Dreams were always a big part of my childhood. As the son of a pastor, our means were meager, so dreams often had to suffice for reality.
One such dream concerned a red mini bike. The images were so real that when I awoke, I searched the house looking for the Honda that I just knew my folks had purchased for me.
Some dreams did come true. Long before the movie “A Christmas Story” turned the Daisy Red Ryder BB gun “with a compass in the stock, and this thing which tells time” into a household name, I was having dreams of my own Daisy BB gun.
I lived in Tennessee during a time when a boy walking to the creek with a bb gun did not elicit panicked calls to 911. In fact, it was an expected rite of passage.
I no longer remember the circumstances, but I am sure I probably pestered my folks about getting the BB gun for some time. One morning as my dad tried to rouse me from undoubtedly another dream of adventure by shaking a tube of brand new Daisy BBs in my ear…with not a great deal of success.
When I did wake up, he had for me my very own BB gun. I was enraptured. I know he told me about safety and not to shoot at the birds. Our little town was a bird sanctuary and boys with BB guns were not allowed to pick them off at will – clearly an infringement of my rights as an 11 year old. But most of the instruction was shouted down by my excitement. I quickly dressed and prepared for my first East Ridge, Tennessee safari.
That first day, the only danger was to paper bullseyes. Later however, a blue jay that I felt was bullying the smaller birds at the backyard feeder paid the price for his indiscretions, courtesy of my new-found marksmanship.
I really only had intended to scare him off; I aimed high to hit the tree behind him, but my experience in working ballistics was pretty slim. Predictably, aiming high allowed me to execute a perfect kill shot.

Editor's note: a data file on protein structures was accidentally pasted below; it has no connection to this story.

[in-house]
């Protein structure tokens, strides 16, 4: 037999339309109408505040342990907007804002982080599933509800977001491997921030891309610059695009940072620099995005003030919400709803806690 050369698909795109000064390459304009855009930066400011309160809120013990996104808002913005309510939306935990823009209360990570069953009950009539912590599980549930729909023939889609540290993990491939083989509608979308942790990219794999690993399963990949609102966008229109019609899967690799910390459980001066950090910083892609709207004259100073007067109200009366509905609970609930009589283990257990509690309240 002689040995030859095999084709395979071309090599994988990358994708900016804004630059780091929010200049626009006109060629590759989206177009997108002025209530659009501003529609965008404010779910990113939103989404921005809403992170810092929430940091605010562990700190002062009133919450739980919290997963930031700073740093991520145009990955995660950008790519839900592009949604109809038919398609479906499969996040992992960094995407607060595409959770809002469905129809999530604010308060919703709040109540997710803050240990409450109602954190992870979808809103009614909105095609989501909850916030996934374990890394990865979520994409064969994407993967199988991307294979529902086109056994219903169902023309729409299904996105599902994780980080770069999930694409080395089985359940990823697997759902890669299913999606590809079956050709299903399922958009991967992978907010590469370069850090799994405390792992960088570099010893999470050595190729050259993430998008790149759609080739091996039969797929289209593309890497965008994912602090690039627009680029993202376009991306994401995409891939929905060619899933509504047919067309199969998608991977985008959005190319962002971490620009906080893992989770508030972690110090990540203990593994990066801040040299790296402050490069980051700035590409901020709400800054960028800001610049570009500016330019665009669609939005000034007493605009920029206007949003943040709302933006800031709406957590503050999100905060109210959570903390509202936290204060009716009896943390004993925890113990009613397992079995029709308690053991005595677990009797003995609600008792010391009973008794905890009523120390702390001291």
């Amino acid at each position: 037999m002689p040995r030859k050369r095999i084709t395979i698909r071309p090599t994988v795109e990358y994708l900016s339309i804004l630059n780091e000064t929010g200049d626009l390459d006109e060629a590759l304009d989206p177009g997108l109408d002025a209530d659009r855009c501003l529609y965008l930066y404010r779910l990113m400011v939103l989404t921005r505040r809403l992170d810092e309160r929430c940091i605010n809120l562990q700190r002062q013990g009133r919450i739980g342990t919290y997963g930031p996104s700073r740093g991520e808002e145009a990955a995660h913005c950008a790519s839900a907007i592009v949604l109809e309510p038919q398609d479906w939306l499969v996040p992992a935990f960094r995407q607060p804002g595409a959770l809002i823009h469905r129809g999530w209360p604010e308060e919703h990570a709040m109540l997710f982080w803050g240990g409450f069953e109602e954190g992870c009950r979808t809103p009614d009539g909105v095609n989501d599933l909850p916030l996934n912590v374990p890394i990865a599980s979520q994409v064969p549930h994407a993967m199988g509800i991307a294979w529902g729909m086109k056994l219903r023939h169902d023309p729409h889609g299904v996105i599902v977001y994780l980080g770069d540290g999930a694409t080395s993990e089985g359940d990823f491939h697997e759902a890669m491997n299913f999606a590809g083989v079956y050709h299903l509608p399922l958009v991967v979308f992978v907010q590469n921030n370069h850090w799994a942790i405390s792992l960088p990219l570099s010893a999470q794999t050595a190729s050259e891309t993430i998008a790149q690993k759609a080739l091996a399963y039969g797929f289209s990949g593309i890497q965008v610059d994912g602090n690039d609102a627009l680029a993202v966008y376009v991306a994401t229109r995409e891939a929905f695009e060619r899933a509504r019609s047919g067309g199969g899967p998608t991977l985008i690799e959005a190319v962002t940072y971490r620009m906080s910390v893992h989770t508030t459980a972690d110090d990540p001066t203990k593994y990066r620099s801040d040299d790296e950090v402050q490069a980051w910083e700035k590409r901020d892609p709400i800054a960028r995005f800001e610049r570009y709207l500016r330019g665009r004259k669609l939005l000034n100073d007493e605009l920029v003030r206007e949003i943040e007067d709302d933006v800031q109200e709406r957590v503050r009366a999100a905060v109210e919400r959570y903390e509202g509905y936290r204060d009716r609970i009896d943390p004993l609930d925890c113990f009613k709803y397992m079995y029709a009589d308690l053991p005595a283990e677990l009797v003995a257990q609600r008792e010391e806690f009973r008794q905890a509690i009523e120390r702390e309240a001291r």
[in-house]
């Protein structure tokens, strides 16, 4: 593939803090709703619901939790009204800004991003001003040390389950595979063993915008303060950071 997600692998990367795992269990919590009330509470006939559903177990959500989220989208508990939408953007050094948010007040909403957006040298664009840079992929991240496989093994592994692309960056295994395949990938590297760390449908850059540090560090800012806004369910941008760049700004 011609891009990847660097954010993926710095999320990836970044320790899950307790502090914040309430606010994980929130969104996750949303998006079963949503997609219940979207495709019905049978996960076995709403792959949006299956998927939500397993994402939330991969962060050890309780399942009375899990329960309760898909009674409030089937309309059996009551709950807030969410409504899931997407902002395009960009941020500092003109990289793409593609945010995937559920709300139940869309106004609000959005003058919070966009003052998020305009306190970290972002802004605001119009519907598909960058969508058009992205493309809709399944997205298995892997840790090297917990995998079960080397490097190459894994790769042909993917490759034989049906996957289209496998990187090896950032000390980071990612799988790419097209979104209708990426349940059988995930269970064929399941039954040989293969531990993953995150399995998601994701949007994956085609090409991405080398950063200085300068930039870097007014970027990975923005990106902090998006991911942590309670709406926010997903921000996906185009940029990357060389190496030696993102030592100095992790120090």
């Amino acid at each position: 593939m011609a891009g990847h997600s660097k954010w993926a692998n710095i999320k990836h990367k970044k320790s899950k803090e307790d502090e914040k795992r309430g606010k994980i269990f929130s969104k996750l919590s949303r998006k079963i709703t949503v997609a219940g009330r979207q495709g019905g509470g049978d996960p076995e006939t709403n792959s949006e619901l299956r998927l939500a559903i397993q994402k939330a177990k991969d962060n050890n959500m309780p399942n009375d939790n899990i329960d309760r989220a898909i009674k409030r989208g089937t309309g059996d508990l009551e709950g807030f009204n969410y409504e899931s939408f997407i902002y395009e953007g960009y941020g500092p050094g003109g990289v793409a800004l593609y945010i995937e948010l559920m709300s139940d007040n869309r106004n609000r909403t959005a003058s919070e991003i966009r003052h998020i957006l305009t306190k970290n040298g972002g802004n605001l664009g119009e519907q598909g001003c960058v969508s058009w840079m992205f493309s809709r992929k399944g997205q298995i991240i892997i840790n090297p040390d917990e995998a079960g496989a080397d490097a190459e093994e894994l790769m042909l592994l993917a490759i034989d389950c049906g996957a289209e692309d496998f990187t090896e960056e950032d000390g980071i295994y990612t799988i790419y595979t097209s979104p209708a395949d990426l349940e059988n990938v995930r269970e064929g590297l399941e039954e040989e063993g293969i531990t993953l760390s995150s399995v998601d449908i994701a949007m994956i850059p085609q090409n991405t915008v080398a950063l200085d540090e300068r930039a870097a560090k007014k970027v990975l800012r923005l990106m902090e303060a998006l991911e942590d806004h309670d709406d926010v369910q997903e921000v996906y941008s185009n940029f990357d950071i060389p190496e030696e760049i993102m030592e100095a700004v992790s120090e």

I was horrified as the jay fell from the feeder. I knew I had broken my dad’s instruction and the city law. Perhaps it was then that I began wrestling with the philosophical paradox of hunting: loving the animals but also loving to hunt. Such thoughts are difficult to reconcile for a child – indeed they are difficult for an adult.
In an episode entitled “Opie The Birdman” from the old television program “The Andy Griffith Show”, Andy’s son Opie was the proud owner of a new slingshot. Andy warned Opie to be careful with his new weapon (sound familiar?). Opie was practicing with his slingshot when his gaze fell upon a bird in a tree – he let go the stone and the bird fell dead. The bird was a mama, with three hatchlings in a nest just outside of Opie’s bedroom window.
Once the sin was uncovered, Andy made Opie sit and listen to the three baby birds chirping for their mother – made more poignant because Opie had no mother.
Opie decides to adopt the baby birds and raised them in a cage in his room. He named them Winkin, Blinkin, and Nod. The day comes that the birds have grown and Opie releases them one by one. Opie comments “that cage sure looks empty” to which Andy responds “yes, but but don’t the trees seem full”
There are many things about this story that resonate with me. Like Opie I unintentionally killed a bird. I am approaching being an empty-nester, watching my children and step children fly out into the world, leaving our home quieter and emptier.
I am also a conservationist. I invest a good deal of time working to conserve our natural resources. I do that through my connections with nature as a hunter, angler, and Trout Unlimited officer. Yes, sometimes I harvest game and fish – but my desire is to do so in a way that leaves our streams and trees – nice and full.
Thanks Andy –